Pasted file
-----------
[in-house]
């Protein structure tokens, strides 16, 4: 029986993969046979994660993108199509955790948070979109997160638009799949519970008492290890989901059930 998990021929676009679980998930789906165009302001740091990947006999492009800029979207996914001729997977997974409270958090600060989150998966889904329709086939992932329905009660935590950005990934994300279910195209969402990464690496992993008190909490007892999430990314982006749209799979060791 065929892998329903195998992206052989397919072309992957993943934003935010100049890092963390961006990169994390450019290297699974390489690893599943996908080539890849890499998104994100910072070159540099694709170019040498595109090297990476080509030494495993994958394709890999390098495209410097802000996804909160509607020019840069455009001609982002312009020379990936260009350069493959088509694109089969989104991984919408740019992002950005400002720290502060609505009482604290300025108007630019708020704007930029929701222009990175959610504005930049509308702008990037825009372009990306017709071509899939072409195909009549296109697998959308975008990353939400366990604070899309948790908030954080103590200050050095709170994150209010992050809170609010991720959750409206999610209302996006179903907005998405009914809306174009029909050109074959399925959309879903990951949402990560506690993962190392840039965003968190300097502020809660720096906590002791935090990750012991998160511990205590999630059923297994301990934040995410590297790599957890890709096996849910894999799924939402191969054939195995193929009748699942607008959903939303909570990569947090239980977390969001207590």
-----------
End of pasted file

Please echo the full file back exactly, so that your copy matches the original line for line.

[in-house]
């Protein structure tokens, strides 16, 4: 029986993969046979994660993108199509955790948070979109997160638009799949519970008492290890989901059930 998990021929676009679980998930789906165009302001740091990947006999492009800029979207996914001729997977997974409270958090600060989150998966889904329709086939992932329905009660935590950005990934994300279910195209969402990464690496992993008190909490007892999430990314982006749209799979060791 065929892998329903195998992206052989397919072309992957993943934003935010100049890092963390961006990169994390450019290297699974390489690893599943996908080539890849890499998104994100910072070159540099694709170019040498595109090297990476080509030494495993994958394709890999390098495209410097802000996804909160509607020019840069455009001609982002312009020379990936260009350069493959088509694109089969989104991984919408740019992002950005400002720290502060609505009482604290300025108007630019708020704007930029929701222009990175959610504005930049509308702008990037825009372009990306017709071509899939072409195909009549296109697998959308975008990353939400366990604070899309948790908030954080103590200050050095709170994150209010992050809170609010991720959750409206999610209302996006179903907005998405009914809306174009029909050109074959399925959309879903990951949402990560506690993962190392840039965003968190300097502020809660720096906590002791935090990750012991998160511990205590999630059923297994301990934040995410590297790599957890890709096996849910894999799924939402191969054939195995193929009748699942607008959903939303909570990569947090239980977390969001207590």